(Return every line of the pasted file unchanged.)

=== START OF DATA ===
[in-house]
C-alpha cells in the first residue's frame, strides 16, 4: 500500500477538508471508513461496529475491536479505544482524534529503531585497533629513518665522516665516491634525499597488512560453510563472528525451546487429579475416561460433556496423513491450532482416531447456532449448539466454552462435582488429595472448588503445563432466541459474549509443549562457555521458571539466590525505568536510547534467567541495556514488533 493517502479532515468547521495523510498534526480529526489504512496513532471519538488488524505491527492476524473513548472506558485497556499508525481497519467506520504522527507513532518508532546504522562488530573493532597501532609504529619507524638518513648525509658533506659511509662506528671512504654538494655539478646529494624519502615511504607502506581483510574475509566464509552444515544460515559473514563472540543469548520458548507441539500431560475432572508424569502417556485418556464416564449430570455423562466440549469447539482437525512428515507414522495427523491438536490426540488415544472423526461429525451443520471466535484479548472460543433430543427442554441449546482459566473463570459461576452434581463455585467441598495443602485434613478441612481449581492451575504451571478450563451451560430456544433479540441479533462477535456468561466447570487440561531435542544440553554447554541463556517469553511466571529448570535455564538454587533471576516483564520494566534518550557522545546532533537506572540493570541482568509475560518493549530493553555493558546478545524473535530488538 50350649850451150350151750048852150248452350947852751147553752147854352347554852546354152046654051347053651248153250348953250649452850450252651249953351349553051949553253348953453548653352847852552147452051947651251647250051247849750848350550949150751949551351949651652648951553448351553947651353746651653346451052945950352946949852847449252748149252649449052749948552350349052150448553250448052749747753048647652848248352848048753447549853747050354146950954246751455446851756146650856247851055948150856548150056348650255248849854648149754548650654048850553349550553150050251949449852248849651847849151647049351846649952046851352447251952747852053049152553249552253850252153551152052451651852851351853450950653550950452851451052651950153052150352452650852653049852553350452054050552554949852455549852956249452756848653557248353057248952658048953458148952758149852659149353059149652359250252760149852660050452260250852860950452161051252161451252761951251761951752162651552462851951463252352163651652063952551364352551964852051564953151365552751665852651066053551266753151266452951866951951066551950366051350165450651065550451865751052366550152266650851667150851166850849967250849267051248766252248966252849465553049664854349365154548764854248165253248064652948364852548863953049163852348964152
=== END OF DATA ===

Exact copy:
[in-house]
C-alpha cells in the first residue's frame, strides 16, 4: 500500500477538508471508513461496529475491536479505544482524534529503531585497533629513518665522516665516491634525499597488512560453510563472528525451546487429579475416561460433556496423513491450532482416531447456532449448539466454552462435582488429595472448588503445563432466541459474549509443549562457555521458571539466590525505568536510547534467567541495556514488533 493517502479532515468547521495523510498534526480529526489504512496513532471519538488488524505491527492476524473513548472506558485497556499508525481497519467506520504522527507513532518508532546504522562488530573493532597501532609504529619507524638518513648525509658533506659511509662506528671512504654538494655539478646529494624519502615511504607502506581483510574475509566464509552444515544460515559473514563472540543469548520458548507441539500431560475432572508424569502417556485418556464416564449430570455423562466440549469447539482437525512428515507414522495427523491438536490426540488415544472423526461429525451443520471466535484479548472460543433430543427442554441449546482459566473463570459461576452434581463455585467441598495443602485434613478441612481449581492451575504451571478450563451451560430456544433479540441479533462477535456468561466447570487440561531435542544440553554447554541463556517469553511466571529448570535455564538454587533471576516483564520494566534518550557522545546532533537506572540493570541482568509475560518493549530493553555493558546478545524473535530488538 50350649850451150350151750048852150248452350947852751147553752147854352347554852546354152046654051347053651248153250348953250649452850450252651249953351349553051949553253348953453548653352847852552147452051947651251647250051247849750848350550949150751949551351949651652648951553448351553947651353746651653346451052945950352946949852847449252748149252649449052749948552350349052150448553250448052749747753048647652848248352848048753447549853747050354146950954246751455446851756146650856247851055948150856548150056348650255248849854648149754548650654048850553349550553150050251949449852248849651847849151647049351846649952046851352447251952747852053049152553249552253850252153551152052451651852851351853450950653550950452851451052651950153052150352452650852653049852553350452054050552554949852455549852956249452756848653557248353057248952658048953458148952758149852659149353059149652359250252760149852660050452260250852860950452161051252161451252761951251761951752162651552462851951463252352163651652063952551364352551964852051564953151365552751665852651066053551266753151266452951866951951066551950366051350165450651065550451865751052366550152266650851667150851166850849967250849267051248766252248966252849465553049664854349365154548764854248165253248064652948364852548863953049163852348964152